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Metals Stocks: Gold heads higher, a day after settling at a more than 2-year low

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Gold futures climbed on Friday, after a report on U.S. consumer sentiment showed that inflation has slowed, but prices were poised to end the week with a more than 2% loss, a day after settling at their lowest in over two years.

Price action

Gold for December delivery
GC00,
+0.44%

GCZ22,
+0.44%

was up $10, or 0.6%, at $1,687.30 an ounce on Comex, on track for a weekly decline of 2.4%.

December silver
SIZ22,
+0.78%

added 23.1 cents, or 1.2%, to $19.50 an ounce, trading 4% higher for the week.

In other metals trade, October platinum
PLV22,
-0.70%

fell 0.7% to $896.90 an ounce, while December palladium
PAZ22,
-1.96%

shed 1.5% to $2,115 an ounce.

December copper
HGV22,
+0.64%

was up 0.7% at $3.515 a pound.

Market drivers

Gold has been under pressure this week, though looked to pare some of those losses on Friday, after a hotter-than-expected reading of the U.S. August consumer-price index reinforced expectations the Federal Reserve will raise its fed-funds rate by at least another 75 basis points when it meets next week.

“The monetary tightening represents a cloud over gold that has begun to weigh on prices, having fallen somewhat steadily since April of this year, despite ongoing risk,” said Christopher Louney, analyst at RBC Capital Markets, in a note.

“It seems that this is largely the story that will play out over the course of H2 2022, given rising rates and a strong dollar,” he wrote. “In fact, while our high scenario is not written off, it would clearly take a big risk off event to change the tide. The fact that gold has not really performed incrementally well even when equities have sold off recently (rolling correlation has even risen) tells us that the perceived haven role is not driving gold at the moment.”

While gold is often described as an inflation hedge, the aggressive tightening by the Fed has served to send the U.S. dollar surging versus major rivals, with a dollar index
DXY,
-0.14%
,
trading near a 20-year high, while Treasury yields have jumped.

A stronger dollar is seen as a negative for commodities priced in the unit, making them more expensive to users of other currencies. Higher bond yields are also a headwind, raising the opportunity cost of holding nonyielding assets.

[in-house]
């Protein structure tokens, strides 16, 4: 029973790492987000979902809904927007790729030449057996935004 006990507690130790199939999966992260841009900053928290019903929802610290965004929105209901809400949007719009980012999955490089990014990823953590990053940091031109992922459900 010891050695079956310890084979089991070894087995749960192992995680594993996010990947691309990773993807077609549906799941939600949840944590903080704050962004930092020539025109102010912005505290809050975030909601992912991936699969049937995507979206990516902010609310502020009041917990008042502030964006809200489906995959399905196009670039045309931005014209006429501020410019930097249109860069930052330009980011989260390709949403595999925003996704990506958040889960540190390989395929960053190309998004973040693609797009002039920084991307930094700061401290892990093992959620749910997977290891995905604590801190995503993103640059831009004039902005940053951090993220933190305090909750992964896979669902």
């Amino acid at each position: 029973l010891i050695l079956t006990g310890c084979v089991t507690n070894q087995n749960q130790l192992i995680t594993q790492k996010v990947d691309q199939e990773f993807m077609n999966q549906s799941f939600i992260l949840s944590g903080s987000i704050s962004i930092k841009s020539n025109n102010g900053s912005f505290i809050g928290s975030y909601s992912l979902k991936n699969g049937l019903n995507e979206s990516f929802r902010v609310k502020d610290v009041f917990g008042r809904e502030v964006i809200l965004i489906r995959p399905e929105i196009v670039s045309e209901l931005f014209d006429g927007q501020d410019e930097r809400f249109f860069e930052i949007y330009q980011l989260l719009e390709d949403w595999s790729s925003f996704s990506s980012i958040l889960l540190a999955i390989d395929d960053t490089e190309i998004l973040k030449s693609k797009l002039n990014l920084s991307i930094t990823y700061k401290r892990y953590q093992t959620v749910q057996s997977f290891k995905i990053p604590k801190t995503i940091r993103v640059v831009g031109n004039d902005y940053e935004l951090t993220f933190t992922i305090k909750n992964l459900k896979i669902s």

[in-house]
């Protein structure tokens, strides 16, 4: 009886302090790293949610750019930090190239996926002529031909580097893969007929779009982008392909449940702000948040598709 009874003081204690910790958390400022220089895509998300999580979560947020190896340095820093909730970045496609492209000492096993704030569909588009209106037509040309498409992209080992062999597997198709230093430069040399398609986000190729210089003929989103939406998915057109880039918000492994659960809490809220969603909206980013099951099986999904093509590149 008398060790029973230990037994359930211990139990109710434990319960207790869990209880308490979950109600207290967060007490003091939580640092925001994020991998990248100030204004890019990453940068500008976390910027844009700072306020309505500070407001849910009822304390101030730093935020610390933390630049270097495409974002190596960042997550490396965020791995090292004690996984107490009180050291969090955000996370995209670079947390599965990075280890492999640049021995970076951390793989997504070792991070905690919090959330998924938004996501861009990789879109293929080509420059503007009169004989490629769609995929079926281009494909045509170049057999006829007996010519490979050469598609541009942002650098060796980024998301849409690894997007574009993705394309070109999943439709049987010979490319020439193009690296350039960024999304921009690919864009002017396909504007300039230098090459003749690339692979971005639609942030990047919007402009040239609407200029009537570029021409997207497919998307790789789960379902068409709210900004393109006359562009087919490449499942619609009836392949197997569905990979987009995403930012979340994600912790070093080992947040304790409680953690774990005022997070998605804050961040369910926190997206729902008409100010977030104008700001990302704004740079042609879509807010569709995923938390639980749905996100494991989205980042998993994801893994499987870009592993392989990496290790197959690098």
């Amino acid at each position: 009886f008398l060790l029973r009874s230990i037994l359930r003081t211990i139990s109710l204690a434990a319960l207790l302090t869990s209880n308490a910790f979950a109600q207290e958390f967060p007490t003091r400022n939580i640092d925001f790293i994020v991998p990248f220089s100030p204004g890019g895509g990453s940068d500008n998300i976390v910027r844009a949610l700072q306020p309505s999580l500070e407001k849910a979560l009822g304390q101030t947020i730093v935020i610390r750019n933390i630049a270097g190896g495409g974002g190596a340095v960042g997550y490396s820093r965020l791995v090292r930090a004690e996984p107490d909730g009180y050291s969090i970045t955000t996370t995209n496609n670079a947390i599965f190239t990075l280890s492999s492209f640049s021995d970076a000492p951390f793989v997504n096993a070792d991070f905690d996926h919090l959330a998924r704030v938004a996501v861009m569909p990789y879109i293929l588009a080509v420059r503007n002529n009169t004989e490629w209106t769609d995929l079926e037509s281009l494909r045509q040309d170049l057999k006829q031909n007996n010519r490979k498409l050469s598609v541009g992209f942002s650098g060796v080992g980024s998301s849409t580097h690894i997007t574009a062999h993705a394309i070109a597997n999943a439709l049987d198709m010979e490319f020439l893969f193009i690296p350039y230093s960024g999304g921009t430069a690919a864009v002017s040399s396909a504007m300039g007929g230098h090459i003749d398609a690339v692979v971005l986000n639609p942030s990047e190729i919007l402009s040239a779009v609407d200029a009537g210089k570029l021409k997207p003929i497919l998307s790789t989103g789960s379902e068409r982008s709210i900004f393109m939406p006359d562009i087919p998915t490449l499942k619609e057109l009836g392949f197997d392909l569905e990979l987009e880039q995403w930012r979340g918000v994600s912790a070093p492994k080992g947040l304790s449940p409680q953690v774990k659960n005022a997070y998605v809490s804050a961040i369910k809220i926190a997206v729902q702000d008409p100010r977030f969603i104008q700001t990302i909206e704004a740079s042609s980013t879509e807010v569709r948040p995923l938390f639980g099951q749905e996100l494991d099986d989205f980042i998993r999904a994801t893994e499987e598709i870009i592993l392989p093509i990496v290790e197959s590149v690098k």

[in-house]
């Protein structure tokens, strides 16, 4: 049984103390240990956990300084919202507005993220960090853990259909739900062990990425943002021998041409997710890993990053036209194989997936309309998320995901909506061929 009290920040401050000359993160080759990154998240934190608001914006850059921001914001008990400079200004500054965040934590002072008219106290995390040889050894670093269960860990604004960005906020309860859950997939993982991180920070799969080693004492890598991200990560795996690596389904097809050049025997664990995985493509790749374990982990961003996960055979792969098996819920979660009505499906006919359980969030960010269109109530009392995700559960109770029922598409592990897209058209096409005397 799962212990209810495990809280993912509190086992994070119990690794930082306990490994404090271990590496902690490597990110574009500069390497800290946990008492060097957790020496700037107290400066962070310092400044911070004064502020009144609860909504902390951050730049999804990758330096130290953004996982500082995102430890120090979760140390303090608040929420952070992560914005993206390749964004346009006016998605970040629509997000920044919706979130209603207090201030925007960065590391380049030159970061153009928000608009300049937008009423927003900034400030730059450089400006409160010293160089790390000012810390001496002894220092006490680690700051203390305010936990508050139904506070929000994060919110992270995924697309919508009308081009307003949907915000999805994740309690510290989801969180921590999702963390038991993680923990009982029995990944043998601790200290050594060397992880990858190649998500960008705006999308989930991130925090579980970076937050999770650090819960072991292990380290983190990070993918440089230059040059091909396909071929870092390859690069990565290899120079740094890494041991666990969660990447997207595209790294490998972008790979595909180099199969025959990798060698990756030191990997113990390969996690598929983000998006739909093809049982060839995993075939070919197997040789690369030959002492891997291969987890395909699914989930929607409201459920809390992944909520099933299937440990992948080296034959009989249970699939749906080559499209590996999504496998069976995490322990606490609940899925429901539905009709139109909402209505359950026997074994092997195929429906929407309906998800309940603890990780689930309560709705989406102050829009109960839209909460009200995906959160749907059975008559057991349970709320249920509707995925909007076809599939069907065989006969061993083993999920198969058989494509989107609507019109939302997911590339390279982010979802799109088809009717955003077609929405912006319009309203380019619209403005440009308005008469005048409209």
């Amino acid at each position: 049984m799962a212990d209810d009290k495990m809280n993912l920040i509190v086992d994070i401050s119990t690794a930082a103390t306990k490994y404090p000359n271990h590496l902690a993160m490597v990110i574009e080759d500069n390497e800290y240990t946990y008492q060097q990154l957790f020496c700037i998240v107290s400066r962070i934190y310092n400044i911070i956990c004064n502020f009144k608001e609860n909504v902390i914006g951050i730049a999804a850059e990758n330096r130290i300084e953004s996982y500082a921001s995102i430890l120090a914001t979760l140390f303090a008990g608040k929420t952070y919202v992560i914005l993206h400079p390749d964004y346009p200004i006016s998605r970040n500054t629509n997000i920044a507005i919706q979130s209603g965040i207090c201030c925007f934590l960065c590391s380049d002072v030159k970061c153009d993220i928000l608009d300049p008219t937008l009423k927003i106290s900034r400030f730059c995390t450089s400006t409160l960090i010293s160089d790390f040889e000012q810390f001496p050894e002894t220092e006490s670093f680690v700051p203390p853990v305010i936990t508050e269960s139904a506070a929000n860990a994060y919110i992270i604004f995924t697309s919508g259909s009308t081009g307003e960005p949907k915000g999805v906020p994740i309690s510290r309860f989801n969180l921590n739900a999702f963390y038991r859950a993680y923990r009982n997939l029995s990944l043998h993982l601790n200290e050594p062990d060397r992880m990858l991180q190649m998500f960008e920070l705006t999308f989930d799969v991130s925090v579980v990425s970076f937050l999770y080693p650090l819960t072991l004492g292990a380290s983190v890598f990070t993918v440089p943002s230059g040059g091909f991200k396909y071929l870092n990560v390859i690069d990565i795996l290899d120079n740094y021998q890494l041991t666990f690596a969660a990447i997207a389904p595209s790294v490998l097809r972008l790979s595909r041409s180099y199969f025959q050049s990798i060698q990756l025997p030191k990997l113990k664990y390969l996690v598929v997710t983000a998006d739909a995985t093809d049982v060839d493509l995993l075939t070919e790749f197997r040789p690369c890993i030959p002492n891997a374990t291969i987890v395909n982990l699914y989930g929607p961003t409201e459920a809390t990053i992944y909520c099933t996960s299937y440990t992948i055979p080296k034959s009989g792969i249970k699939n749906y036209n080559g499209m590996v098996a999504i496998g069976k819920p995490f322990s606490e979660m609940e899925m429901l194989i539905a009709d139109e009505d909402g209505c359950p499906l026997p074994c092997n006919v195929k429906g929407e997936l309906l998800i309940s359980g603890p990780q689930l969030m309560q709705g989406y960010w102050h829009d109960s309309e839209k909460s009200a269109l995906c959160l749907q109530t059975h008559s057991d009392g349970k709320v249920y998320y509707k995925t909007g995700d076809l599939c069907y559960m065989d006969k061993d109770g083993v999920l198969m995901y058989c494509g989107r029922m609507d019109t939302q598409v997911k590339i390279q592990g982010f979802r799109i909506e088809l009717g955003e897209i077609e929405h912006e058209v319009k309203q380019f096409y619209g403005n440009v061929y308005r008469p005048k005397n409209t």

Gold prices on Friday, however, moved higher shortly after a report from the University of Michigan showed that U.S. consumer sentiment rose to 59.5 in September and hit a five-month high. It also revealed that inflation has slowed a bit in the past few months.

Combined with Thursday’s poor U.S. retail sales data, the consumer sentiment “makes a full 1 percent hike from the Fed next week far less likely than the futures market thinks,” Adrian Ash, director of research at BullionVault, told MarketWatch. “It says that any feelgood factor from the solid labor market is being overwhelmed by inflation, rising borrowing costs, and deep uncertainty about the economy.”

‘Shades’ of the 2013 gold crash

On Thursday, gold futures fell 1.9% to settle at $1,677.30, their lowest finish since April 2020 and biggest one-day percentage loss since July 5.

Ash said he saw “shades of the 2013 gold crash” in this week’s drop. Nine years ago, gold “tested its post-financial crisis floor of $1,535 four times before cracking lower,” leading to a 15% two-day plunge in spot prices, with the metal losing 25% inside three months and posting its worst annual loss since 1981, he said.

Gold’s outlook now rests on four key differences between the spring of 2013 and fall of 2022, said Ash.

The technical break in prices has only come in terms of the soaring U.S. dollar and gold’s drop to two-year lows isn’t yet carrying through to other precious metals, he said. Also, gold’s fall through its $1,680 floor coincides with heaving selling across other asset classes, which is likely to add safe-haven demand for gold, and rising rate expectations threaten to worsen the economic slowdown, he said.

“Gold may very well struggle to rally for as long as the Fed says that fighting inflation remains its No.1 concern,” said Ash. “The flip, when it comes, could see a swift and sharp bounce-back, and a rush for the exits like 2013 looks highly unlikely.”

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